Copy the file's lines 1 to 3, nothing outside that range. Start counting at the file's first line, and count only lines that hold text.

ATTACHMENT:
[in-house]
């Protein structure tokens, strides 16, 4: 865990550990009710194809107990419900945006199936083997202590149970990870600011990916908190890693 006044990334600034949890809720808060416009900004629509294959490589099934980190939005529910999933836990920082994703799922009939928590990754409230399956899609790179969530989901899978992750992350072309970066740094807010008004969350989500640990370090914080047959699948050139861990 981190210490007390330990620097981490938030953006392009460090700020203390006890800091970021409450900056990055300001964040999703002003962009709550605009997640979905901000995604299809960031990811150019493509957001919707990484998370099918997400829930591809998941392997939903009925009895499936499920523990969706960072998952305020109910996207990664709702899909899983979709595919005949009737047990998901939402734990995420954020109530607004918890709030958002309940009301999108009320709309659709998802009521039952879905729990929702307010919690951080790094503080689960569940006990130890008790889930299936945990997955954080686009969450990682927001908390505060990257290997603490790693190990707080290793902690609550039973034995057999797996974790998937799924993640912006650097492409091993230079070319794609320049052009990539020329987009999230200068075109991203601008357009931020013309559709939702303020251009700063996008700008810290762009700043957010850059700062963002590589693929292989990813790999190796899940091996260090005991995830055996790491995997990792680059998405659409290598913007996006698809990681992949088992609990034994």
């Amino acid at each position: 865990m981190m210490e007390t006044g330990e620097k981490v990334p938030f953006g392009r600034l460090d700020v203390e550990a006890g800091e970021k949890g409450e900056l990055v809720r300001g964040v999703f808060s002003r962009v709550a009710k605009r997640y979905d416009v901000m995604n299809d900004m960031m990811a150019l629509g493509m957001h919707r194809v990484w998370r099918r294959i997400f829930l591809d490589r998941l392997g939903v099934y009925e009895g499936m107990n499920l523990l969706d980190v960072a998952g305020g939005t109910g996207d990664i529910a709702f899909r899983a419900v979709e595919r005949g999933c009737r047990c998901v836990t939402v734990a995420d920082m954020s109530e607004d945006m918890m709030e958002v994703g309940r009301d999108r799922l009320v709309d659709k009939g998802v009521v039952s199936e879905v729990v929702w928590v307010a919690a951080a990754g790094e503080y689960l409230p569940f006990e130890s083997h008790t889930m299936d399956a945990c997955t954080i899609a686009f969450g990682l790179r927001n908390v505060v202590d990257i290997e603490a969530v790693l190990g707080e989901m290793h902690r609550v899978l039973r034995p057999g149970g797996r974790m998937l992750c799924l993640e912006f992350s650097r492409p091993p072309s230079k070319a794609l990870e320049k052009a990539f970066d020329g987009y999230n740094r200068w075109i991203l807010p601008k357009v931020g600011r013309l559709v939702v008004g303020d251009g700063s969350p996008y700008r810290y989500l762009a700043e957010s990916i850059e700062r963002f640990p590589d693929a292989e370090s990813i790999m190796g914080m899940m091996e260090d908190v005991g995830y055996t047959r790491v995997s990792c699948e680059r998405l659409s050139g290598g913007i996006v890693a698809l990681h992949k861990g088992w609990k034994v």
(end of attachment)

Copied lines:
[in-house]
């Protein structure tokens, strides 16, 4: 865990550990009710194809107990419900945006199936083997202590149970990870600011990916908190890693 006044990334600034949890809720808060416009900004629509294959490589099934980190939005529910999933836990920082994703799922009939928590990754409230399956899609790179969530989901899978992750992350072309970066740094807010008004969350989500640990370090914080047959699948050139861990 981190210490007390330990620097981490938030953006392009460090700020203390006890800091970021409450900056990055300001964040999703002003962009709550605009997640979905901000995604299809960031990811150019493509957001919707990484998370099918997400829930591809998941392997939903009925009895499936499920523990969706960072998952305020109910996207990664709702899909899983979709595919005949009737047990998901939402734990995420954020109530607004918890709030958002309940009301999108009320709309659709998802009521039952879905729990929702307010919690951080790094503080689960569940006990130890008790889930299936945990997955954080686009969450990682927001908390505060990257290997603490790693190990707080290793902690609550039973034995057999797996974790998937799924993640912006650097492409091993230079070319794609320049052009990539020329987009999230200068075109991203601008357009931020013309559709939702303020251009700063996008700008810290762009700043957010850059700062963002590589693929292989990813790999190796899940091996260090005991995830055996790491995997990792680059998405659409290598913007996006698809990681992949088992609990034994």
């Amino acid at each position: 865990m981190m210490e007390t006044g330990e620097k981490v990334p938030f953006g392009r600034l460090d700020v203390e550990a006890g800091e970021k949890g409450e900056l990055v809720r300001g964040v999703f808060s002003r962009v709550a009710k605009r997640y979905d416009v901000m995604n299809d900004m960031m990811a150019l629509g493509m957001h919707r194809v990484w998370r099918r294959i997400f829930l591809d490589r998941l392997g939903v099934y009925e009895g499936m107990n499920l523990l969706d980190v960072a998952g305020g939005t109910g996207d990664i529910a709702f899909r899983a419900v979709e595919r005949g999933c009737r047990c998901v836990t939402v734990a995420d920082m954020s109530e607004d945006m918890m709030e958002v994703g309940r009301d999108r799922l009320v709309d659709k009939g998802v009521v039952s199936e879905v729990v929702w928590v307010a919690a951080a990754g790094e503080y689960l409230p569940f006990e130890s083997h008790t889930m299936d399956a945990c997955t954080i899609a686009f969450g990682l790179r927001n908390v505060v202590d990257i290997e603490a969530v790693l190990g707080e989901m290793h902690r609550v899978l039973r034995p057999g149970g797996r974790m998937l992750c799924l993640e912006f992350s650097r492409p091993p072309s230079k070319a794609l990870e320049k052009a990539f970066d020329g987009y999230n740094r200068w075109i991203l807010p601008k357009v931020g600011r013309l559709v939702v008004g303020d251009g700063s969350p996008y700008r810290y989500l762009a700043e957010s990916i850059e700062r963002f640990p590589d693929a292989e370090s990813i790999m190796g914080m899940m091996e260090d908190v005991g995830y055996t047959r790491v995997s990792c699948e680059r998405l659409s050139g290598g913007i996006v890693a698809l990681h992949k861990g088992w609990k034994v």